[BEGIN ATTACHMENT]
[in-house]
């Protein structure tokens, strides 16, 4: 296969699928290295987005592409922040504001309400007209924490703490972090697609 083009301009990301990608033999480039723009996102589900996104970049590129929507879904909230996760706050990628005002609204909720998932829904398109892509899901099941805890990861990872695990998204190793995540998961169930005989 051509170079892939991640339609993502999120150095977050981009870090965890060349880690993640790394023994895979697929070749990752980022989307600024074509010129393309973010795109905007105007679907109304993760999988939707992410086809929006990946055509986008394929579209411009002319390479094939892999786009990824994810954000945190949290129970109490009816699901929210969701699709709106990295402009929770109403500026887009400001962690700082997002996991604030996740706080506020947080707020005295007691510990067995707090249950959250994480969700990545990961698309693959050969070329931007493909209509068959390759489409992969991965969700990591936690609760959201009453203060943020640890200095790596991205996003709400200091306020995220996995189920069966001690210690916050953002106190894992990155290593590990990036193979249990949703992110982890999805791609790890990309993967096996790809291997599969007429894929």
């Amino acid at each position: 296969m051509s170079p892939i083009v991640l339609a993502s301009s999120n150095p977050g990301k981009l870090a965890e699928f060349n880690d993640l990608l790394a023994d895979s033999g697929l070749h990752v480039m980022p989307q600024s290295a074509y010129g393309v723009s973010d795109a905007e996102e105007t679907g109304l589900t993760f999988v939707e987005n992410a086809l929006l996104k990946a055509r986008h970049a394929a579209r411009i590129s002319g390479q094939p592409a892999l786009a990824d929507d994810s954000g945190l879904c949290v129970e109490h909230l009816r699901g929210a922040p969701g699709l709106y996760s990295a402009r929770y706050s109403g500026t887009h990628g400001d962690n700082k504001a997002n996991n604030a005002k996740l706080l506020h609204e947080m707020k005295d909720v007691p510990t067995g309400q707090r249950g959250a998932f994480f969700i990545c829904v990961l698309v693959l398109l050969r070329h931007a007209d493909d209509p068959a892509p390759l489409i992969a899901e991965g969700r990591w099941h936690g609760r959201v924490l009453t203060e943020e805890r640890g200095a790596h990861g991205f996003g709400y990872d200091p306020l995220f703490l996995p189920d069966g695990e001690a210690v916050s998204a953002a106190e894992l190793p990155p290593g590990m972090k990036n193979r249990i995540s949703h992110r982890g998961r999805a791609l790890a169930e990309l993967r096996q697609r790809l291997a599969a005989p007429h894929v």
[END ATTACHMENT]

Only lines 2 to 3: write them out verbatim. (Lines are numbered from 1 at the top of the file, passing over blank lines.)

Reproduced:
């Protein structure tokens, strides 16, 4: 296969699928290295987005592409922040504001309400007209924490703490972090697609 083009301009990301990608033999480039723009996102589900996104970049590129929507879904909230996760706050990628005002609204909720998932829904398109892509899901099941805890990861990872695990998204190793995540998961169930005989 051509170079892939991640339609993502999120150095977050981009870090965890060349880690993640790394023994895979697929070749990752980022989307600024074509010129393309973010795109905007105007679907109304993760999988939707992410086809929006990946055509986008394929579209411009002319390479094939892999786009990824994810954000945190949290129970109490009816699901929210969701699709709106990295402009929770109403500026887009400001962690700082997002996991604030996740706080506020947080707020005295007691510990067995707090249950959250994480969700990545990961698309693959050969070329931007493909209509068959390759489409992969991965969700990591936690609760959201009453203060943020640890200095790596991205996003709400200091306020995220996995189920069966001690210690916050953002106190894992990155290593590990990036193979249990949703992110982890999805791609790890990309993967096996790809291997599969007429894929």
């Amino acid at each position: 296969m051509s170079p892939i083009v991640l339609a993502s301009s999120n150095p977050g990301k981009l870090a965890e699928f060349n880690d993640l990608l790394a023994d895979s033999g697929l070749h990752v480039m980022p989307q600024s290295a074509y010129g393309v723009s973010d795109a905007e996102e105007t679907g109304l589900t993760f999988v939707e987005n992410a086809l929006l996104k990946a055509r986008h970049a394929a579209r411009i590129s002319g390479q094939p592409a892999l786009a990824d929507d994810s954000g945190l879904c949290v129970e109490h909230l009816r699901g929210a922040p969701g699709l709106y996760s990295a402009r929770y706050s109403g500026t887009h990628g400001d962690n700082k504001a997002n996991n604030a005002k996740l706080l506020h609204e947080m707020k005295d909720v007691p510990t067995g309400q707090r249950g959250a998932f994480f969700i990545c829904v990961l698309v693959l398109l050969r070329h931007a007209d493909d209509p068959a892509p390759l489409i992969a899901e991965g969700r990591w099941h936690g609760r959201v924490l009453t203060e943020e805890r640890g200095a790596h990861g991205f996003g709400y990872d200091p306020l995220f703490l996995p189920d069966g695990e001690a210690v916050s998204a953002a106190e894992l190793p990155p290593g590990m972090k990036n193979r249990i995540s949703h992110r982890g998961r999805a791609l790890a169930e990309l993967r096996q697609r790809l291997a599969a005989p007429h894929v």